The organic market has come a long way. When it all began in the Sixties, there was just one wholefood shop and restaurant in London, which went on to become Whole Earth Foods. In the Seventies, the growth of natural food stores offered a new outlet for organic food and by 1974 the market was worth about £3m. Since then, it has grown year on year at a steady 30 per cent and is now nudging £1bn in sales each year.
The market has grown in sophistication too. Almost every food product is now available in organic form, from avocados to Zanzibar cloves. The diversity and quality is something we can all enjoy and celebrate in Organic Week, sponsored this year by Dove's Farm, Highland Spring and Organix Brands.
Three of our leading supermarket chains now stock more than 1,000 organic lines and have been supporting British organic farmers by reducing their reliance on organic imports. Sainsbury's has made a public commitment to increase the proportion of their British sourced organic foods from 40 per cent to 55 per cent by January 2004 and was last year crowned Organic Supermarket of the Year by the Soil Association.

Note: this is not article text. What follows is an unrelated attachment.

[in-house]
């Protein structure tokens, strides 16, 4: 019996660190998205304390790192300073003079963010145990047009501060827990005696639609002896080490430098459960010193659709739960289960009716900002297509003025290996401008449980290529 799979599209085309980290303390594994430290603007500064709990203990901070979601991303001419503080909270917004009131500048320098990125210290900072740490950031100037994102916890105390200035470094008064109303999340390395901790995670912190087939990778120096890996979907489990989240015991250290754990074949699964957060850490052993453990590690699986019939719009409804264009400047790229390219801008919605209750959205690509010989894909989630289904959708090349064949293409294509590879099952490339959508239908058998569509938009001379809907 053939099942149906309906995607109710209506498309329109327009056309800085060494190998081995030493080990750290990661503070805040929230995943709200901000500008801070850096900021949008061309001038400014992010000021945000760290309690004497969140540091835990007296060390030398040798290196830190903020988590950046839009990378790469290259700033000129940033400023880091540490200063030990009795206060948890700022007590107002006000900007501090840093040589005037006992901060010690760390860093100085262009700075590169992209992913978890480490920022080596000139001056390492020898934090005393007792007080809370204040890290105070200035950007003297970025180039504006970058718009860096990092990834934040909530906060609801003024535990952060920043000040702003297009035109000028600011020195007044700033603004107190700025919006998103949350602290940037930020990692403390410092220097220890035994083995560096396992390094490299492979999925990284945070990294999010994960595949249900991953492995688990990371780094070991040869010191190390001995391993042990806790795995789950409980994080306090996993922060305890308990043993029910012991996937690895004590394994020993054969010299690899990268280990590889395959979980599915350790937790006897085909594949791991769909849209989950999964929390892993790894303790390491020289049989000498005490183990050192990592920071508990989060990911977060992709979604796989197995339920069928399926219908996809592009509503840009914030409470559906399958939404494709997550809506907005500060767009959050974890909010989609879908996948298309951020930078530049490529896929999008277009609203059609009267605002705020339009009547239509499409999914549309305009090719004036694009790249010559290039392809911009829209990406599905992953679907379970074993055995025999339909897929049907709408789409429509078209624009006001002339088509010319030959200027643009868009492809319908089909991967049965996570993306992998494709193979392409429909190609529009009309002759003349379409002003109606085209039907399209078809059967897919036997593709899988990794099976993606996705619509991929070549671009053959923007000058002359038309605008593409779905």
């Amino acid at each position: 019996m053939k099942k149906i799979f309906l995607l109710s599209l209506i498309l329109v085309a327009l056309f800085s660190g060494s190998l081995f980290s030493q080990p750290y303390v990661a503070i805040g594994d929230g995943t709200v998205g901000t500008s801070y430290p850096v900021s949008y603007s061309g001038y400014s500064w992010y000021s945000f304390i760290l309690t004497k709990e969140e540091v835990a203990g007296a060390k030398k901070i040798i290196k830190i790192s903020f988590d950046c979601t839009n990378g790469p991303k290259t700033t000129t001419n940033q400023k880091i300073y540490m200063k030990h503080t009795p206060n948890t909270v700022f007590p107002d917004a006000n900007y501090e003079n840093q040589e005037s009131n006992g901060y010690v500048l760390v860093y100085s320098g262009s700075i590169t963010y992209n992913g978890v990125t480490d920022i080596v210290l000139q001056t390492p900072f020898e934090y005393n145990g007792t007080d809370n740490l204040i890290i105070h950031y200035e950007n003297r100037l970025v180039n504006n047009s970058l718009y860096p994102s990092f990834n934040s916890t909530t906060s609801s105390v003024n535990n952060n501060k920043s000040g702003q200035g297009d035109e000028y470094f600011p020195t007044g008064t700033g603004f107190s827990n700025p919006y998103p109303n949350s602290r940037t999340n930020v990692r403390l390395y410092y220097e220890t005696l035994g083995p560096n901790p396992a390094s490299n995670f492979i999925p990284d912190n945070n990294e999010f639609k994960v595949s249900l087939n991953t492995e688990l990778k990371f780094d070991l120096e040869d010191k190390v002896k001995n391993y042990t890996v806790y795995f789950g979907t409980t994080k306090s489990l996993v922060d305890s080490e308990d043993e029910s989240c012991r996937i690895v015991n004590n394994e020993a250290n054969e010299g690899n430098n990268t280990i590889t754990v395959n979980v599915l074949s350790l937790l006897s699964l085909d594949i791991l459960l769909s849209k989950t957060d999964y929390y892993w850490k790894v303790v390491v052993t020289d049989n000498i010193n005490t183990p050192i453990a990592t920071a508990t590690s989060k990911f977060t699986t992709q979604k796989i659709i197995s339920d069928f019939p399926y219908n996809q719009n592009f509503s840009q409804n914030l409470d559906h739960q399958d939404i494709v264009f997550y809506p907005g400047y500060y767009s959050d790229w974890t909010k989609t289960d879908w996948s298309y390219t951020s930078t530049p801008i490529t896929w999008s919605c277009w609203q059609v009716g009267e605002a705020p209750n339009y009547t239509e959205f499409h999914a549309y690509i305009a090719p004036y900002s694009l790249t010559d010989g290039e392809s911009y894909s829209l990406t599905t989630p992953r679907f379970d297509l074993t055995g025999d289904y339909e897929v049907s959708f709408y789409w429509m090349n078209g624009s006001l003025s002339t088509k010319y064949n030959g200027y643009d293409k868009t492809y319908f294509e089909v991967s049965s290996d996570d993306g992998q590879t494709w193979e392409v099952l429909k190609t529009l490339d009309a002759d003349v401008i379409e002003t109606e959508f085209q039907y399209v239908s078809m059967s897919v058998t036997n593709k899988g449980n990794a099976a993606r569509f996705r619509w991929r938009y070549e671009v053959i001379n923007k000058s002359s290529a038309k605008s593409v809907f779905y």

It was Sainsbury's that was first to stock Green & Black's organic chocolate when Josephine Fairley and I introduced it in 1991 - the first chocolate made from 70 per cent cocoa solids to be sold in Britain. Three years later they supported the launch of Maya Gold coffee - the first product to carry the Fairtrade Mark. Maya Gold is produced in partnership with the indigenous Maya of southern Belize.
We can say after 10 years of working with farmers in the developing world that farming without chemicals promotes increased incomes, environmental sustainability, better education and better health.
More and more people are making the connection between their food choices and the health of the planet and of their families. Three out of four babies are regularly fed organic baby food, with increasing numbers of parents sticking with organic food as their children get older.